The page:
Biden Admin & CMS Propose New Rule for Nursing Home Ownership - McDermott

Biden Administration and CMS Propose New Rule to Provide Greater Transparency for Nursing Home Ownership

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Following the Biden administration’s efforts to promote nursing home safety, transparency, accountability and quality, the US Centers for Medicare & Medicaid Services (CMS) announced a proposed rule governing nursing home ownership reporting, with a focus on private equity and real estate investment trust (REIT) ownership.

In Depth

Following the second State of the Union where President Biden reiterated his administration’s focus on nursing home reform, CMS proposed a new rule requiring nursing homes that participate in Medicare or Medicaid report if they are owned or managed by a private equity firm or REIT along with additional data elements not previously collected by CMS.

Data Reporting Requirements

Since the White House’s initial announcement on February 28, 2022, that it is focused on improving the safety and quality of care in the country’s nursing homes, the Biden administration has taken steps to ensure closer scrutiny when it comes to nursing facilities that are owned by private equity funds and other types of investment firms. The proposed rule would implement a portion of Section 6101(a) of the Affordable Care Act requiring nursing facilities to disclose additional information regarding the following:

  • Each member of the governing body of the facility, including the name, title and period of service of each member;
  • Each person or entity who is an officer, director, member, partner, trustee or managing employee of the facility, including the name, title and period of service of each such person or entity; and
  • Each person or entity who has the following relationship(s) with the facility:
    • Exercises operational, financial or managerial control over the facility, provides policies or procedures for the operations of the facility, or provides financial or cash management services to the facility;
    • Leases or subleases real property to the facility, or owns a whole or part interest greater than or equal to 5% of the total value of the real property; or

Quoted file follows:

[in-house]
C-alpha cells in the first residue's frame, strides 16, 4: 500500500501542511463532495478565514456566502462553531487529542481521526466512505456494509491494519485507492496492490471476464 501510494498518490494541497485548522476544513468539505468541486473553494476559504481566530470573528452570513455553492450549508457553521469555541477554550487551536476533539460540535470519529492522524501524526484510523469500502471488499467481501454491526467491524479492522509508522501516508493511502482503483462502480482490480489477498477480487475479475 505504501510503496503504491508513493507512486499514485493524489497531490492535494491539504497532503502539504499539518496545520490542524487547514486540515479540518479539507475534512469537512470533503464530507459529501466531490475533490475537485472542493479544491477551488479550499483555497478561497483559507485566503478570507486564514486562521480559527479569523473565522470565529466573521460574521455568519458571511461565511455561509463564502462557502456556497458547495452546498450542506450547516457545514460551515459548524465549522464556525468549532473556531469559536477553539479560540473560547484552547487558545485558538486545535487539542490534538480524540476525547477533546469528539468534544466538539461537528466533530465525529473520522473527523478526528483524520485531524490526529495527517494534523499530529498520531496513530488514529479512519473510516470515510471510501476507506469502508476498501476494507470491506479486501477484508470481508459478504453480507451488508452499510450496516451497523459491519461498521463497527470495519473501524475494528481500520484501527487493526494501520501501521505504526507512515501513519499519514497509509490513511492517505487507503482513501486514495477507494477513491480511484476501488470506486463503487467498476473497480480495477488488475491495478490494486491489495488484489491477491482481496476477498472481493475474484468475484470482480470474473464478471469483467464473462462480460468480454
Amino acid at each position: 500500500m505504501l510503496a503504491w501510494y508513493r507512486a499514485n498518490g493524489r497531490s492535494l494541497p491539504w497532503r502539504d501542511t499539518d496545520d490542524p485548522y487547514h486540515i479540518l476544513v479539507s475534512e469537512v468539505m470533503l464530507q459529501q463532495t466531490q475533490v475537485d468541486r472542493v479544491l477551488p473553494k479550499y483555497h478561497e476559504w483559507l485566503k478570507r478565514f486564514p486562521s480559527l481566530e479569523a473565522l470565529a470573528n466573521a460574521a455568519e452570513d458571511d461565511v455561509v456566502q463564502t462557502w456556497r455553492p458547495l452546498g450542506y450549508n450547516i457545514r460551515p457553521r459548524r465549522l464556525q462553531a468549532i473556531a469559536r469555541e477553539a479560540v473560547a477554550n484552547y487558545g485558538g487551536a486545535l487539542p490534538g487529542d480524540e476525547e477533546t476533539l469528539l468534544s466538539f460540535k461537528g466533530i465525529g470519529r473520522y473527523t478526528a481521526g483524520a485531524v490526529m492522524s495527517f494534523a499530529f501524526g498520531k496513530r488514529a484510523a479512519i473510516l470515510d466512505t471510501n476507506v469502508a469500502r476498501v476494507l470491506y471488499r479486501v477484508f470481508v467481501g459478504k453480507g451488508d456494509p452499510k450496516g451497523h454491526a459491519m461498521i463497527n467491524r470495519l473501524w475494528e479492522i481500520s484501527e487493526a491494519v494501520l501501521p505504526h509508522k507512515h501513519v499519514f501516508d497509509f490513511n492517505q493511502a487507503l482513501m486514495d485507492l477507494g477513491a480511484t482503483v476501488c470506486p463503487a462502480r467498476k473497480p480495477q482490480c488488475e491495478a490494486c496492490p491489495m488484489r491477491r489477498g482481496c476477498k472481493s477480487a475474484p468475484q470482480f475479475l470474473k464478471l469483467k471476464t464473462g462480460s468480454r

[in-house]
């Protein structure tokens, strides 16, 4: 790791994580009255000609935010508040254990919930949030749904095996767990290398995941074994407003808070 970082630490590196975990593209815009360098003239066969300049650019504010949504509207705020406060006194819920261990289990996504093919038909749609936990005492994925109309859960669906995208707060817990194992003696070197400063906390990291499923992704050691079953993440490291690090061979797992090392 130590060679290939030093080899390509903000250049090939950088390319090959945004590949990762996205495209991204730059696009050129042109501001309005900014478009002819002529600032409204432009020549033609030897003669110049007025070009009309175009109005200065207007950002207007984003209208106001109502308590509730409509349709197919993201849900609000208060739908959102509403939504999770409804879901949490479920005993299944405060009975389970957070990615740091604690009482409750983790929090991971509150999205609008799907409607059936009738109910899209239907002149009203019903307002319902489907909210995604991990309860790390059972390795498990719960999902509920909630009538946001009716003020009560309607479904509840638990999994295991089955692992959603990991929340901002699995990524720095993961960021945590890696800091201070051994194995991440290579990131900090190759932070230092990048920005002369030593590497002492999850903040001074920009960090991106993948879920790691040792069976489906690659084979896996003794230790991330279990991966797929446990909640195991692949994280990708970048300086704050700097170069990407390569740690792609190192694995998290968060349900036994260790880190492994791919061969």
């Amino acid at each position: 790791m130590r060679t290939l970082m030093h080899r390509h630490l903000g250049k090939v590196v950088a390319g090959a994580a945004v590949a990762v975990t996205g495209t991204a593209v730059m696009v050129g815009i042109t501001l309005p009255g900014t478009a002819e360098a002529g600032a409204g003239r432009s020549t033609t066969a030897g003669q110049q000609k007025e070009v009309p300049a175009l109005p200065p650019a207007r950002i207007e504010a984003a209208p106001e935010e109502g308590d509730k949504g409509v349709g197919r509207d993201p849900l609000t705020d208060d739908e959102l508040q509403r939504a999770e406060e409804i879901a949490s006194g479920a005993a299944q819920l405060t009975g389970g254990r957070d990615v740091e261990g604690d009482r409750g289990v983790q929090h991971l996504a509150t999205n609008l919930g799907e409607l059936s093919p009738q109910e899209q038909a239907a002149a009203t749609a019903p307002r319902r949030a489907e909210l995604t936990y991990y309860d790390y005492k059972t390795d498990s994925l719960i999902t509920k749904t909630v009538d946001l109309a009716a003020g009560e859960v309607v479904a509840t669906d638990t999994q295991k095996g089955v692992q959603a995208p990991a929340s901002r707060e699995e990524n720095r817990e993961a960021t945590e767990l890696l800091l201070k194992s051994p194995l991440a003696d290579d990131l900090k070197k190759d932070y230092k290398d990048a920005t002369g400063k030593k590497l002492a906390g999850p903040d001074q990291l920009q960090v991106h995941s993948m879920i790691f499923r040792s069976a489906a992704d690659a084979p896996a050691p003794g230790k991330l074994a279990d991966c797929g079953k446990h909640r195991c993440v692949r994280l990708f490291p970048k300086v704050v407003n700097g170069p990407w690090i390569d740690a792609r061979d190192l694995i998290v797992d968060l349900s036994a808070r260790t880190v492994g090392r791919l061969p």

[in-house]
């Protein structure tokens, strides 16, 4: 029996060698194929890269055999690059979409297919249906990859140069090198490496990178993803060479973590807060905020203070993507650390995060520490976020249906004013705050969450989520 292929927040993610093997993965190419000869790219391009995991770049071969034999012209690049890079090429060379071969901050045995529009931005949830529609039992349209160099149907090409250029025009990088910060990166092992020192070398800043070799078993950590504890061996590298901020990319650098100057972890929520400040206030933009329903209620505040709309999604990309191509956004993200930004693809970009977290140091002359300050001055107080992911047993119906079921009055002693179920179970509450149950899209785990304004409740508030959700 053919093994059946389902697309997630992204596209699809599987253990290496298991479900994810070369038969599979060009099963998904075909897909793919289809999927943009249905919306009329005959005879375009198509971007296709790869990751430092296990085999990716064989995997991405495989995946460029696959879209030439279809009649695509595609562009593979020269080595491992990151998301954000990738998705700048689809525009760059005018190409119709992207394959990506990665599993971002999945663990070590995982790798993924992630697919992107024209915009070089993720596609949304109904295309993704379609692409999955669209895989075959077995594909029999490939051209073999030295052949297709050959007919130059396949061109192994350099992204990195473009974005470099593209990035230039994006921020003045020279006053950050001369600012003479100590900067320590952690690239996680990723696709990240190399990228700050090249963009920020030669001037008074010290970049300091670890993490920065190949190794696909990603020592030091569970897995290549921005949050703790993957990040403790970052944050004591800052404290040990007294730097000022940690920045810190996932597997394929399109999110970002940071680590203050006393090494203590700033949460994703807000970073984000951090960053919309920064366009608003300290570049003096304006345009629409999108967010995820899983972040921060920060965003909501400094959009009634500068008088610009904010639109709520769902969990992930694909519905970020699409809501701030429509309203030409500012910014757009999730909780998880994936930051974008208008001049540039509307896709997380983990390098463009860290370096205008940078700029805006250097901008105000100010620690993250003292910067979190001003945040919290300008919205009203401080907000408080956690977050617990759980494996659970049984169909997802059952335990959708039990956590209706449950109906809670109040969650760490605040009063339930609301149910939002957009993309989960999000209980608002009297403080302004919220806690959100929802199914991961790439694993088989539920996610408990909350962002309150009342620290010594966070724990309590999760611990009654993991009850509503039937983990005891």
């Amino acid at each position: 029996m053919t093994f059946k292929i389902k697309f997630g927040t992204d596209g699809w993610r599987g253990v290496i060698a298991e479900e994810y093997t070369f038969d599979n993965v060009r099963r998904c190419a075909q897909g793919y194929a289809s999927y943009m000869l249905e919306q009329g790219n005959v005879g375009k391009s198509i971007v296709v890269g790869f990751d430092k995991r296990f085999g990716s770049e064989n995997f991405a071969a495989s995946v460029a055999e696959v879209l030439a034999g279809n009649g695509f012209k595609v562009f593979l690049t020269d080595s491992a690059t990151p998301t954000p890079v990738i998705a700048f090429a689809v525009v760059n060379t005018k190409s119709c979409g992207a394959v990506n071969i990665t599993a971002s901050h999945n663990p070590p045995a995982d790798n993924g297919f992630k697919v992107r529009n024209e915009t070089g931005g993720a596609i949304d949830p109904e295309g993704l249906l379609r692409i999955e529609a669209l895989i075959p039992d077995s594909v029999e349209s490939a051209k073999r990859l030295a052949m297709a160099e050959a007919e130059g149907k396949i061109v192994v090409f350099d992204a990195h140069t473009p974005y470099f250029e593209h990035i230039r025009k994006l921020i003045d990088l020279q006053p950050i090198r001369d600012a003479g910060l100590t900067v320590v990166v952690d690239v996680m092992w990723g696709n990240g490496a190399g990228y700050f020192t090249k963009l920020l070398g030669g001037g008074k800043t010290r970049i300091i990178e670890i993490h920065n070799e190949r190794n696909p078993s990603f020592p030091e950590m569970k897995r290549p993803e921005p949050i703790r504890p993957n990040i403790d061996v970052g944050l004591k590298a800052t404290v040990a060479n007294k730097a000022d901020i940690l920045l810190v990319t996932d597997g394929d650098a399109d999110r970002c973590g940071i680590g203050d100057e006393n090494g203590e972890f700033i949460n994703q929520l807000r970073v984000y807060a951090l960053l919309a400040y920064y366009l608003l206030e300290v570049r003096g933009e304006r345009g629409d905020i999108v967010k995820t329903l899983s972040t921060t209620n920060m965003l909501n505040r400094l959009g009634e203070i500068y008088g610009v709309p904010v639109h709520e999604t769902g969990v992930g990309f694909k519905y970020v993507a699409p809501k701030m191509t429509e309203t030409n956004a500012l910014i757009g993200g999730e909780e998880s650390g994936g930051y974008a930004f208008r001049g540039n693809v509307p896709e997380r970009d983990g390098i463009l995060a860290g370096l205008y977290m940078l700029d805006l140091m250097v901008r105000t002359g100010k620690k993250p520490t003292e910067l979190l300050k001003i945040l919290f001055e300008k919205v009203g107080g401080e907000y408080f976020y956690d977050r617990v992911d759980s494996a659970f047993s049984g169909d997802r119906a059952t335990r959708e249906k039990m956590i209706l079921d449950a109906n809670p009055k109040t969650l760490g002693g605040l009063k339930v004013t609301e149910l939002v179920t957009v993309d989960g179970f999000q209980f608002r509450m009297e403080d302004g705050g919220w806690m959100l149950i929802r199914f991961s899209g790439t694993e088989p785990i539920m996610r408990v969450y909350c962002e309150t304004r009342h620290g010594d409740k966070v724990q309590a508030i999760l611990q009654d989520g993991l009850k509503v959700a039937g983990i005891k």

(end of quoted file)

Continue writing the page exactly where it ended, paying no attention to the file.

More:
• Provides management or administrative services, management or clinical consulting services, or accounting or financial services to the facility.

The proposed regulations would obligate disclosure of this data via a revised version of the CMS-855A (or equivalent state reporting forms), and facilities would not be required to disclose this information until the new form is finalized.

New Definitions 

For purposes of the rule, a private equity company means “a publicly-traded or non-publicly traded company that collects capital investments from individuals or entities and purchases an ownership share of a provider.” A REIT means “a publicly-traded or non-publicly traded company that owns part or all of the buildings or real estate in or on which a provider operates.”

While Medicare regulations currently define managing employees, the proposed rule adds a separate definition of managing employees that applies only to skilled nursing facilities (SNFs) and would mean “an individual (including a general manager, business manager, administrator director or consultant) who directly or indirectly manages, advises, or supervises any element of the practices, finances or operations of the facility.”

These new definitions represent an effort by CMS to gain greater oversight of the types of entities that directly or indirectly own nursing facilities as well as the individuals who provide services to these facilities.

Public Posting of Data

CMS intends to make public the data it collects under the new rule. After publicly releasing data on nursing home facility mergers, acquisitions, consolidations and ownership changes in April 2022, this provision continues the administration’s push to increasing transparency in the nursing home industry. CMS believes this transparency will assist CMS and other regulators in holding nursing facilities accountable and will allow consumers to select facilities based on a better knowledge of their owners and operators.


While ownership and managerial control information is already required to be reported pursuant to existing CMS regulations and the current CMS-855A, the proposed rule includes a marked expansion in additional reporting obligations as well as identification of the types of ownership in these facilities. Failure to comply with enrollment reporting requirements can lead to adverse enrollment actions such as deactivation and revocation. As a result, nursing facilities should monitor the status of the proposed rule and any changes to the CMS-855A enrollment form implementing the heightened disclosure standards.